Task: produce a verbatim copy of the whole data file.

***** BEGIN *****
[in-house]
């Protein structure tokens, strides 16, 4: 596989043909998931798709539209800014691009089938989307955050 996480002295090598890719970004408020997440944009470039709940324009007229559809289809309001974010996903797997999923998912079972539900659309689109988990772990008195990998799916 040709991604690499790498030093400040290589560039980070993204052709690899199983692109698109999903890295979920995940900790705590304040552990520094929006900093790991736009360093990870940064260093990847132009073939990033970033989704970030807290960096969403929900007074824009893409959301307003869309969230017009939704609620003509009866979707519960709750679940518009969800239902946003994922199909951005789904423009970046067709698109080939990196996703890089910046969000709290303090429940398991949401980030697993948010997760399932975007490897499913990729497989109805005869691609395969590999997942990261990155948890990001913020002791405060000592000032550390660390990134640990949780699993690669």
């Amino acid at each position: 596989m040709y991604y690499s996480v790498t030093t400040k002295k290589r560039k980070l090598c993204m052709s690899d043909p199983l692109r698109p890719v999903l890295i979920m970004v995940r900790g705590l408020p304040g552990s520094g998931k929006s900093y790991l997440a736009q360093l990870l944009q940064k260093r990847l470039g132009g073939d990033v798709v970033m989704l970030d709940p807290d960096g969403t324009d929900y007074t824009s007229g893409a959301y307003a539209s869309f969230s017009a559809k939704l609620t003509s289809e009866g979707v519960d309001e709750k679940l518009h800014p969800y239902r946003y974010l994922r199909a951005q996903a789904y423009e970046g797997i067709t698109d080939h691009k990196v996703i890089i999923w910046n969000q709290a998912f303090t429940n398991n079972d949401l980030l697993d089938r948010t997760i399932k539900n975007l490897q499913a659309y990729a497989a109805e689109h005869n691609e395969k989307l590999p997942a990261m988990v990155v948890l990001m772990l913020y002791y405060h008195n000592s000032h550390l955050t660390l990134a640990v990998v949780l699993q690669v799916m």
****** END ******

[in-house]
């Protein structure tokens, strides 16, 4: 596989043909998931798709539209800014691009089938989307955050 996480002295090598890719970004408020997440944009470039709940324009007229559809289809309001974010996903797997999923998912079972539900659309689109988990772990008195990998799916 040709991604690499790498030093400040290589560039980070993204052709690899199983692109698109999903890295979920995940900790705590304040552990520094929006900093790991736009360093990870940064260093990847132009073939990033970033989704970030807290960096969403929900007074824009893409959301307003869309969230017009939704609620003509009866979707519960709750679940518009969800239902946003994922199909951005789904423009970046067709698109080939990196996703890089910046969000709290303090429940398991949401980030697993948010997760399932975007490897499913990729497989109805005869691609395969590999997942990261990155948890990001913020002791405060000592000032550390660390990134640990949780699993690669």
């Amino acid at each position: 596989m040709y991604y690499s996480v790498t030093t400040k002295k290589r560039k980070l090598c993204m052709s690899d043909p199983l692109r698109p890719v999903l890295i979920m970004v995940r900790g705590l408020p304040g552990s520094g998931k929006s900093y790991l997440a736009q360093l990870l944009q940064k260093r990847l470039g132009g073939d990033v798709v970033m989704l970030d709940p807290d960096g969403t324009d929900y007074t824009s007229g893409a959301y307003a539209s869309f969230s017009a559809k939704l609620t003509s289809e009866g979707v519960d309001e709750k679940l518009h800014p969800y239902r946003y974010l994922r199909a951005q996903a789904y423009e970046g797997i067709t698109d080939h691009k990196v996703i890089i999923w910046n969000q709290a998912f303090t429940n398991n079972d949401l980030l697993d089938r948010t997760i399932k539900n975007l490897q499913a659309y990729a497989a109805e689109h005869n691609e395969k989307l590999p997942a990261m988990v990155v948890l990001m772990l913020y002791y405060h008195n000592s000032h550390l955050t660390l990134a640990v990998v949780l699993q690669v799916m």